There is a difference between building a car and building a home, even though both would require days of patience, money and skill. But it seems no such difference exist for Laurie Attard whose efforts make him the hero of all DIY car lovers of the world. It took three years to the 55-year-old Australian to build 1970 Mustang Sportsroof in his garage. This Ford car was one of the most famous sports car in racing circuits during the 1970s. With his efforts, Laurie has produced a road-friendly version of the sports car. Following is the detailed story of the making of this car and various specifications which might inspire you to go for DIY cars.
You may be wondering why should one invest three years for building an old car model. But Laurie has the answers. He is not a casual connoisseur of speed and power. Rather, he is an avid fan with a classic taste and a long association with sport cars. Earlier, he had worked on Nissan sports sedan, Capris and Falcon models. Not only this, he had worked with the famous Australian race car driver, Glenn Seton. He did fabrication and design for Seton's race cars for most of the time during their association. However, it was an old crush with the Allan Moffat Mustang that inspired Laurie to put three years for building this car. The iconic Australian touring car had won 101 races from 151 starts between 1969 to 1972.
The making of this DIY car involved lots of trial and error. Laurie says he learnt the skills and self-trained himself during the entire process. This explains the long span of time required for making his perfect Mustang. He had purchased the Mustang in 2005 and found that it was a unique piece built by Ford. But the uniqueness didn't stop him from reliving the magic of the Moffat by himself once again. Laurie brought the car to its pieces first and started the rebuilding process in 2009. He worked on the 302ci engine of the old car as a base to convert it into a 347ci stroker. The engine is surrounded by an engine bay made from Laurie's custom-made components created on a manual mill. He says, it took 13 days to mill the components in hinges. The carbon-fiber airbox surrounding the eight throttles was also done by the Australian. The only outside help, he says, was taken for creating the upholestry while he took care of the fabrication work.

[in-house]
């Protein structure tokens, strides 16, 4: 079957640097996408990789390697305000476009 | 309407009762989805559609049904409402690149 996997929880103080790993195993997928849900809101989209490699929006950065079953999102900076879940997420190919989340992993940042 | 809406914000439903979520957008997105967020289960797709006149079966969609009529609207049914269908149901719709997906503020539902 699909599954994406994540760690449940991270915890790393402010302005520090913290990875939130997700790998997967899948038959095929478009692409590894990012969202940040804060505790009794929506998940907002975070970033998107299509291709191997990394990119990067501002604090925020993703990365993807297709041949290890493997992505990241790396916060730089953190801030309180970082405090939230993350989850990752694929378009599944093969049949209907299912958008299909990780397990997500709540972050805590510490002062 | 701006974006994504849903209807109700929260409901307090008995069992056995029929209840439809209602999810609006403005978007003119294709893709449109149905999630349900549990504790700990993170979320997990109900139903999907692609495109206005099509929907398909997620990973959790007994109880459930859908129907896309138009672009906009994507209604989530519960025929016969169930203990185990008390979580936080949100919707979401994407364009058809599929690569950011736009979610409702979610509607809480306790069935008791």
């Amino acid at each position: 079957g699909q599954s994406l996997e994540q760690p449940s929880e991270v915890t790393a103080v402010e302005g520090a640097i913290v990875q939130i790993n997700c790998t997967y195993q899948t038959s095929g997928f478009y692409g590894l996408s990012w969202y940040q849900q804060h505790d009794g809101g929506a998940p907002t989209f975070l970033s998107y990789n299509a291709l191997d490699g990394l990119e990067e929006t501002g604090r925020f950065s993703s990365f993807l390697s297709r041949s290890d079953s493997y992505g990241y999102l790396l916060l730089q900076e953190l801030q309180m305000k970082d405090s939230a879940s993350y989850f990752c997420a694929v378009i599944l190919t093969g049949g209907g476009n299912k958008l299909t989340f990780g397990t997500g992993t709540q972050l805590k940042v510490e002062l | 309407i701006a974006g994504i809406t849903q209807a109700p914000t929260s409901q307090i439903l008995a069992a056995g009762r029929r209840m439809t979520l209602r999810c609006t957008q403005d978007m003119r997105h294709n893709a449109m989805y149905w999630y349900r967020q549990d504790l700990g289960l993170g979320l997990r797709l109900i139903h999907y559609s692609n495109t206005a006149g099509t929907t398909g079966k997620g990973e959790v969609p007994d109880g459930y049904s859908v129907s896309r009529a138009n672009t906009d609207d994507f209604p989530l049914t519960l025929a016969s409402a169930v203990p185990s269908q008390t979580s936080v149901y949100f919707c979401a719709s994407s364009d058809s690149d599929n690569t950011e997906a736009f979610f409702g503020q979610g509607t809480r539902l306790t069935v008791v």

The DIY car features a 347ci `70 Windsor engine which can produce 415 horse power (hp) and 567 Nm torque to allow the car to travel efficiently at 60 miles per hour (mph) on even the bumpy village roads.The car has a four-speed manual transmission and provides for an 11-inch single plate clutch. There is a twin 2-inch stainless steel exhaust along with H-pipe and high-tech straight-through mufflers. It also features both fornt and rear suspension and disk braking systems. The front suspension features RRS strut conversion. It has custom adjustable strut tops and koni adjustable shocks. The rear suspension has 1.77-inch-wide custom rear leaf springs, Kno shocks, and an adjustable Panhard bar. The front disc brake has PBR two-piston calipers, 11.7-inch rotors, braided lines XB falcon booster and XY Falcon master cylinder. The rear disc features braided lines, single-piston calipers and slotted nine-inch rotors.
The interiors and exteriors
Most of the parts have been assembled together by the Australian to provide a classy outside appearance and comfortable interiors. The DIY Mustang appears in PPG Ford venom red which provides for the classic appearance of the Sportsroof. Reflective side stripes, hoodscoop, headlight bucket and front grille assembly of the 1969 Mustang Sportsroof has been used. From inside, the car is comfortable for all type of regular rides. The interiors feature 1969 Mach 1 steering wheels, customized 1969 Mustang Grande front seats, modified fold-down rear bench and inertia reel seat belts. A Pioneer head unit with 6-inch front and rear speakers have been used for playing music. Other features include custom door trims, lighted pony sill covers and custom VDO gauges.